- Self-Reliance or Awaiting Mashiach
Once the State of Israel was founded in 1948, there continued to be a paradox for the Jewish people of whether to anchor ourselves in our newfound self-reliance and self-determination through the pioneers of the Kibbutz, the military and underground fighters, and the Jewish people’s ingenuity and hard work to make the “desert bloom” and build the Jewish country as a thriving “Start-Up Nation” or to have faith and await the coming of Mashiach who would bring redemption, and through G-d’s miraculous hands solve the all of the Jewish state’s problems and further usher in an era of peace, unity, and prosperity for all mankind. The principle in Judaism of not relying on miracles was tested here to the limits when the Jews in fulfilling their 2,000-year longing to return to the Promised Land came out fighting for their literal survival against five invading Arab countries in 1948. The question was whether the redemption of the Jewish people was a promise built on faith, prayer, and worship alone or did we actively need to work for it by draining the swamps, fighting our enemies round about. Miraculously, both the faith and the Zionist activism together made the dream a reality!
- Jewish Statehood or Democracy
Israel is paradoxically the Jewish State and a democracy. As the Jewish state, Jews from anywhere in the world can claim their citizenship, and Jews have sought refuge from more than seventy countries. In the Jewish state of Israel, the culture and values are Jewish, the Jewish language (Hebrew) is spoken, and the Jewish calendar and holidays are observed. Nevertheless, there are many Jews still not yet fortunate enough to be living in Israel and this too is a paradox given the founding of the modern state of Israel in 1948 and ingathering of the exiles over the last 73 years! At the same time as Israel is a Jewish state, it is paradoxically a thriving Democracy, and the only one in the Middle East, that has free and fair elections, with 20% of the population that is Arab, and where the rights of all races, religions, nationalities, disabilities, and sexual orientations are protected and respected. Everyone has equal opportunity to become anything from a member of the Knesset to an Air Force pilot. In Israel, there is truly a “melting pot” of people from Jews to gentiles, Druze to Bedouins, Ashkenazim to Mizrahim, religious to secular, and from countries around the globe. Additionally, while many early settlers of Israel were socialistic and founders and supporters of the Kibbutz lifestyle, the country quickly shifted to a more nuanced balance between paradoxically capitalism and a strong socialistic-style safety net for benefit of all of its citizens.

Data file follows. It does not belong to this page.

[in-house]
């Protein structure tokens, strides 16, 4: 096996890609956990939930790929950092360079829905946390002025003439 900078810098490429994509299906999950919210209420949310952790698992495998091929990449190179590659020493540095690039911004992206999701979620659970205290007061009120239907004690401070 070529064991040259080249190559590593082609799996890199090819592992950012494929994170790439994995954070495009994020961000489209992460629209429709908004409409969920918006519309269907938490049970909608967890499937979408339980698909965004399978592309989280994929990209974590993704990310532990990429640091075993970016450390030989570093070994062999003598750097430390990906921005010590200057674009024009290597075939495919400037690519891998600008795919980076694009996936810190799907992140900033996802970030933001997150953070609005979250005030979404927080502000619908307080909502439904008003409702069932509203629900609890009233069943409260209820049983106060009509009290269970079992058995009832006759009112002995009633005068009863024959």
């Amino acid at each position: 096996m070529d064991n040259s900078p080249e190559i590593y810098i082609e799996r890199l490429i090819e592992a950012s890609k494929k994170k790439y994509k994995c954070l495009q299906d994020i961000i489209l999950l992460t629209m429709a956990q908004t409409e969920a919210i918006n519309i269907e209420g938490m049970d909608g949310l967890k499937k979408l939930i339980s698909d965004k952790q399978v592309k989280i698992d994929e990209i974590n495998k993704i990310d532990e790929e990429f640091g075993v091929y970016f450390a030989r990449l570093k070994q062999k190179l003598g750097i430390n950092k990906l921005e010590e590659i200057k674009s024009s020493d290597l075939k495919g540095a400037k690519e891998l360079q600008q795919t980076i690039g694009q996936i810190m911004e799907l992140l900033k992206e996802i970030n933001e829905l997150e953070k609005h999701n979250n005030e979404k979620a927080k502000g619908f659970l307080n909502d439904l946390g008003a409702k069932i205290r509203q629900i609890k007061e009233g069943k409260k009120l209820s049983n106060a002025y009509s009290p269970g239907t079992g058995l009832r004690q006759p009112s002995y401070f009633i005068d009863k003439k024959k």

- Ashkenazi or Mizrahi
Israel is geographically situated where East meets West. While many of the initial settlers of the Yishuv (pre-1948 Israel) were Ashkenazim from Europe, later nearly a million Mizrachi Jews from Asia and North Africa came and settled in Israel, and in the later 20th century another million Jews came from behind the Soviet Union’s Iron Curtain. Thus, Israel is split between a paradoxical Western orientation and those of Islamic and Oriental influences. In the early years, this led to accusations (of subpar treatment for Mizrahim and even the stealing of their babies) but in 1984, the formation of the Shas political party to represent and give power to the interests of Mizrahim helped to balance the Agudat Israel party that traditionally represents the Ashkenazi world view. The broadening of the gamut of political parties in Israel has helped in protecting the diverse interests of these different people’s backgrounds and in guiding the country forward.
- Peace or Security